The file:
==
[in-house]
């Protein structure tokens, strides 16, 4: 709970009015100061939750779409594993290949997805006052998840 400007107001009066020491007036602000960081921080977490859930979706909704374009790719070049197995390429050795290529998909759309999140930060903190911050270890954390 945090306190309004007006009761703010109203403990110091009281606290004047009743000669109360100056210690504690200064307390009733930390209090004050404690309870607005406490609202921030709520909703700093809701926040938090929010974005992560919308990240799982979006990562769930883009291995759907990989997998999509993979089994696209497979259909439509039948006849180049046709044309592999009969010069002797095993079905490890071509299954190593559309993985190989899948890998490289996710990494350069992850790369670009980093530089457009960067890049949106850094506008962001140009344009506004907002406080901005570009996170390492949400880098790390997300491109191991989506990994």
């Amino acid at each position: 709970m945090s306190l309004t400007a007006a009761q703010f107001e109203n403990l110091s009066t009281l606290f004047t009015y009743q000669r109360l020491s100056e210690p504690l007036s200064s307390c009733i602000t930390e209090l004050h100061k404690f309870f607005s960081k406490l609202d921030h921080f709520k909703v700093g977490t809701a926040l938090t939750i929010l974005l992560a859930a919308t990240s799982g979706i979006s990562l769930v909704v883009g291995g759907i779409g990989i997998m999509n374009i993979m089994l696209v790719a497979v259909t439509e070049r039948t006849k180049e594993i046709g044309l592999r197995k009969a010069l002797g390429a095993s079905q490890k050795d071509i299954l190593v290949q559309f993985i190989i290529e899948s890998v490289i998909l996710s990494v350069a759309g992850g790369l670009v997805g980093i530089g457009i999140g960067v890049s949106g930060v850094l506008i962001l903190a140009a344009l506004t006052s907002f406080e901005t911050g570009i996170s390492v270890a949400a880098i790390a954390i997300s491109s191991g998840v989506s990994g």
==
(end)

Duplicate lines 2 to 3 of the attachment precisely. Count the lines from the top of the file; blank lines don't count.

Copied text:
């Protein structure tokens, strides 16, 4: 709970009015100061939750779409594993290949997805006052998840 400007107001009066020491007036602000960081921080977490859930979706909704374009790719070049197995390429050795290529998909759309999140930060903190911050270890954390 945090306190309004007006009761703010109203403990110091009281606290004047009743000669109360100056210690504690200064307390009733930390209090004050404690309870607005406490609202921030709520909703700093809701926040938090929010974005992560919308990240799982979006990562769930883009291995759907990989997998999509993979089994696209497979259909439509039948006849180049046709044309592999009969010069002797095993079905490890071509299954190593559309993985190989899948890998490289996710990494350069992850790369670009980093530089457009960067890049949106850094506008962001140009344009506004907002406080901005570009996170390492949400880098790390997300491109191991989506990994």
């Amino acid at each position: 709970m945090s306190l309004t400007a007006a009761q703010f107001e109203n403990l110091s009066t009281l606290f004047t009015y009743q000669r109360l020491s100056e210690p504690l007036s200064s307390c009733i602000t930390e209090l004050h100061k404690f309870f607005s960081k406490l609202d921030h921080f709520k909703v700093g977490t809701a926040l938090t939750i929010l974005l992560a859930a919308t990240s799982g979706i979006s990562l769930v909704v883009g291995g759907i779409g990989i997998m999509n374009i993979m089994l696209v790719a497979v259909t439509e070049r039948t006849k180049e594993i046709g044309l592999r197995k009969a010069l002797g390429a095993s079905q490890k050795d071509i299954l190593v290949q559309f993985i190989i290529e899948s890998v490289i998909l996710s990494v350069a759309g992850g790369l670009v997805g980093i530089g457009i999140g960067v890049s949106g930060v850094l506008i962001l903190a140009a344009l506004t006052s907002f406080e901005t911050g570009i996170s390492v270890a949400a880098i790390a954390i997300s491109s191991g998840v989506s990994g």